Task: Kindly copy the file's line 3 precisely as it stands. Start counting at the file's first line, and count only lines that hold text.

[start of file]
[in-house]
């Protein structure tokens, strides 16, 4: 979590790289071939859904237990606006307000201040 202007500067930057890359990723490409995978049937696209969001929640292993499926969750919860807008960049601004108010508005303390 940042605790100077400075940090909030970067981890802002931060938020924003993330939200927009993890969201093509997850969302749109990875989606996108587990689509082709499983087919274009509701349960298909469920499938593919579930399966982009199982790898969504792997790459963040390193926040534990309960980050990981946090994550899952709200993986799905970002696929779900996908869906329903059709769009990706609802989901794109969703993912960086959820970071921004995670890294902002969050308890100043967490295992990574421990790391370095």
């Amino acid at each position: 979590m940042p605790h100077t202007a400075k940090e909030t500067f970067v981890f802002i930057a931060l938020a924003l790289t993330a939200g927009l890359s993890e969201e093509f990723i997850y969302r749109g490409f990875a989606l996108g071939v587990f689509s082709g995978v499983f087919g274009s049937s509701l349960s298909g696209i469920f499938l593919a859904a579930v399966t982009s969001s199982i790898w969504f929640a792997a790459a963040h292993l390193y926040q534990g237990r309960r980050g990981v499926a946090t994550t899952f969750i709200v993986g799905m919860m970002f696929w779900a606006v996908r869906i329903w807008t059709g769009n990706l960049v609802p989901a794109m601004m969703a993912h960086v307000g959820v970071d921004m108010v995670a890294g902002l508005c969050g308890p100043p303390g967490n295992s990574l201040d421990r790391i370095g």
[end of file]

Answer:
């Amino acid at each position: 979590m940042p605790h100077t202007a400075k940090e909030t500067f970067v981890f802002i930057a931060l938020a924003l790289t993330a939200g927009l890359s993890e969201e093509f990723i997850y969302r749109g490409f990875a989606l996108g071939v587990f689509s082709g995978v499983f087919g274009s049937s509701l349960s298909g696209i469920f499938l593919a859904a579930v399966t982009s969001s199982i790898w969504f929640a792997a790459a963040h292993l390193y926040q534990g237990r309960r980050g990981v499926a946090t994550t899952f969750i709200v993986g799905m919860m970002f696929w779900a606006v996908r869906i329903w807008t059709g769009n990706l960049v609802p989901a794109m601004m969703a993912h960086v307000g959820v970071d921004m108010v995670a890294g902002l508005c969050g308890p100043p303390g967490n295992s990574l201040d421990r790391i370095g």